Akhavan-Sigari R, Gaab M, Rohde V, et al. Expression of vascular endothelial growth factor receptor 2 (VEGFR-2), inducible nitric oxide synthase (iNOS), and Ki-M1P in skull base chordoma: a series of 145 tumors. Neurosurg Rev. 2014;37(1):79-88. [PubMed]
Akhavan-Sigari R, Gaab M, Rohde V, Abili M, Ostertag H. Prognostic significance of immunohistochemical expression of VEGFR2 and iNOS in spinal chordoma. Eur Spine J. 2014;23(11):2416-2422. [PubMed]
Dewaele B, Maggiani F, Floris G, et al. Frequent activation of EGFR in advanced chordomas. Clin Sarcoma Res. 2011;1(1):4. [PubMed]
Lee D, Zhang Y, Kassam A, et al. Combined PDGFR and HDAC Inhibition Overcomes PTEN Disruption in Chordoma. PLoS One. 2015;10(8):e0134426. [PubMed]
D’Agati G, Cabello E, Frontzek K, et al. Active receptor tyrosine kinases, but not Brachyury, are sufficient to trigger chordoma in zebrafish. Dis Model Mech. 2019;12(7).
Chay W, Teo M, Sittampalam K, Toh H. Effective use of thalidomide in the treatment of recurrent metastatic chordoma. J Clin Oncol. 2011;29(16):e477-80. [PubMed]
Asklund T, Danfors T, Henriksson R. PET response and tumor stabilization under erlotinib and bevacizumab treatment of an intracranial lesion non-invasively diagnosed as likely chordoma. Clin Neuropathol. 2011;30(5):242-246. [PubMed]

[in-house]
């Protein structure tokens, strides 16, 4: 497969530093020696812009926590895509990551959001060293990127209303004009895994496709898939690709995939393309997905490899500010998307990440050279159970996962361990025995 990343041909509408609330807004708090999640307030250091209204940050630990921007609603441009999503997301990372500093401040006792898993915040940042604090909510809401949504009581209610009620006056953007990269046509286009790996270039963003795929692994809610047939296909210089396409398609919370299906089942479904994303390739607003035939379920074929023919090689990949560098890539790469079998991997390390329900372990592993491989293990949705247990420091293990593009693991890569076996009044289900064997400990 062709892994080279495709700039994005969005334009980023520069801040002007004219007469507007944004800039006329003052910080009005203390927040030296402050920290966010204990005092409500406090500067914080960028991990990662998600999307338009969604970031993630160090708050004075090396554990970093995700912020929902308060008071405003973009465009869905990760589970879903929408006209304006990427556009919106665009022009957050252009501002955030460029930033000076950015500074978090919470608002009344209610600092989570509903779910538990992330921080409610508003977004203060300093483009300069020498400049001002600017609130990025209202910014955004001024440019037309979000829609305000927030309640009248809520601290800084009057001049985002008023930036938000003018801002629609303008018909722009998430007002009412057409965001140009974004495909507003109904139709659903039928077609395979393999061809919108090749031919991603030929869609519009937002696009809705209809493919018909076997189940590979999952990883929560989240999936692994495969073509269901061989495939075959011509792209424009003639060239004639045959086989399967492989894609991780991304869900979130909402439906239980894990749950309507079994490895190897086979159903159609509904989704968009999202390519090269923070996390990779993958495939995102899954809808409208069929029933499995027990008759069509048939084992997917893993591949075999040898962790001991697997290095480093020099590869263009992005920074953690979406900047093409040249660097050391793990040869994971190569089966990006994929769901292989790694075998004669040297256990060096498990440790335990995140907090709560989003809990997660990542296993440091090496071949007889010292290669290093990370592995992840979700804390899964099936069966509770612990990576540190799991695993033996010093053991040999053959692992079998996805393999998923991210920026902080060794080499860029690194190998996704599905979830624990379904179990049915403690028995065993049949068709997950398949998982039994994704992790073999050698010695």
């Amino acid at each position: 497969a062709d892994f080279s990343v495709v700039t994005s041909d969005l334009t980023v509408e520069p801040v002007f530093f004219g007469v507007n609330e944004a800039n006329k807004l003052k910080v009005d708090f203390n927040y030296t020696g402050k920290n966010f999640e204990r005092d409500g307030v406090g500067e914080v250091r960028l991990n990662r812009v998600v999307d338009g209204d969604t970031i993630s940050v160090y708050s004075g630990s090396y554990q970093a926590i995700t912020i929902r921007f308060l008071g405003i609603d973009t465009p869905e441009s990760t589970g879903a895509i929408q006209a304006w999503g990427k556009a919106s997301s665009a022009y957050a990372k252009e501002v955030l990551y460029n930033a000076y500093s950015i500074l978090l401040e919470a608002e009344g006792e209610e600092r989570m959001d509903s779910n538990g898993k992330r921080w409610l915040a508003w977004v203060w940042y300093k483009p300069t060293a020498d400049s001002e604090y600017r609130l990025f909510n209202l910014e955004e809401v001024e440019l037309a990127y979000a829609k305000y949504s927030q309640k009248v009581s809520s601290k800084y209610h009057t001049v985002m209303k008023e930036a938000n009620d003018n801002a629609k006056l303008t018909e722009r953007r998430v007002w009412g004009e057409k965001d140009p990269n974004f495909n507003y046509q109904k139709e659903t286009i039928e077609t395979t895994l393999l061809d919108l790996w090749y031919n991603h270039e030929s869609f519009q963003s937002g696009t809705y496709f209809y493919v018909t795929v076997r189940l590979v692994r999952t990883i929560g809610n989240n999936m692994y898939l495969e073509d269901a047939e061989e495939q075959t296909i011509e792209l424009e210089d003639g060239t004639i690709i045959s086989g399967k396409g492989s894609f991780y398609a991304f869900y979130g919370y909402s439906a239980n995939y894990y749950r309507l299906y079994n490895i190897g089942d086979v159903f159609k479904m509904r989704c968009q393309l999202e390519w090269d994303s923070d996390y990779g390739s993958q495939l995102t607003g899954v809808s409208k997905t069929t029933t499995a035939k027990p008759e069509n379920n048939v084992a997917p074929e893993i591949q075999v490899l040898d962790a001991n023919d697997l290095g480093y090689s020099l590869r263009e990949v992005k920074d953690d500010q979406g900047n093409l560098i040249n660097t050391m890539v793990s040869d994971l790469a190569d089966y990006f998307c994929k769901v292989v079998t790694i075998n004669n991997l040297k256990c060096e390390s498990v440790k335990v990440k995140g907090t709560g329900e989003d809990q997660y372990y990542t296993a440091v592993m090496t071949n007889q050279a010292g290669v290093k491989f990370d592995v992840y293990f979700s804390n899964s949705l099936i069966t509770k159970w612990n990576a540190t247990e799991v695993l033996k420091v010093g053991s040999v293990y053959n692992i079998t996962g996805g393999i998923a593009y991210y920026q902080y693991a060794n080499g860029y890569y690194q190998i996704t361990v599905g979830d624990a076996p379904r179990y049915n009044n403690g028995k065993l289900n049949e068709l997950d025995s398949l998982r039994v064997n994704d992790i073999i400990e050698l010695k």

Asklund T, Sandström M, Shahidi S, Riklund K, Henriksson R. Durable stabilization of three chordoma cases by bevacizumab and erlotinib. Acta Oncol. 2014;53(7):980-984. [PubMed]
Eroukhmanoff J, Castinetti F, Penel N, Salas S. Auto-immune thyroid dysfunction induced by tyrosine kinase inhibitors in a patient with recurrent chordoma. BMC Cancer. 2016;16:679. [PubMed]
Lipplaa A, Dijkstra S, Gelderblom H. Efficacy of pazopanib and sunitinib in advanced axial chordoma: a single reference centre case series. Clin Sarcoma Res. 2016;6:19. [PubMed]
Ribeiro MFSA, de Sousa MC, Hanna SA, et al. Tumor Reduction with Pazopanib in a Patient with Recurrent Lumbar Chordoma. Case Reports in Oncological Medicine. 2018;2018:1-7. doi:10.1155/2018/4290131
Stein J, Milhem M, Vaena D. Clinical outcomes and toxicities of pazopanib administered orally in crushed form: Case reports and review of the literature. J Oncol Pharm Pract. April 2019:1078155219841108.
George S, Merriam P, Maki R, et al. Multicenter phase II trial of sunitinib in the treatment of nongastrointestinal stromal tumor sarcomas. J Clin Oncol. 2009;27(19):3154-3160. [PubMed]
Bompas E, Le C, Tresch-Bruneel E, et al. Sorafenib in patients with locally advanced and metastatic chordomas: a phase II trial of the French Sarcoma Group (GSF/GETO). Ann Oncol. 2015;26(10):2168-2173. [PubMed]
Lebellec L, Bertucci F, Tresch-Bruneel E, et al. Circulating vascular endothelial growth factor (VEGF) as predictive factor of progression-free survival in patients with advanced chordoma receiving sorafenib: an analysis from a phase II trial of the french sarcoma group (GSF/GETO). Oncotarget. 2016;7(45):73984-73994. [PubMed]
Liao Z, Li F, Zhang C, et al. Phase II trial of VEGFR2 inhibitor apatinib for metastatic sarcoma: focus on efficacy and safety. Exp Mol Med. 2019;51(3):24.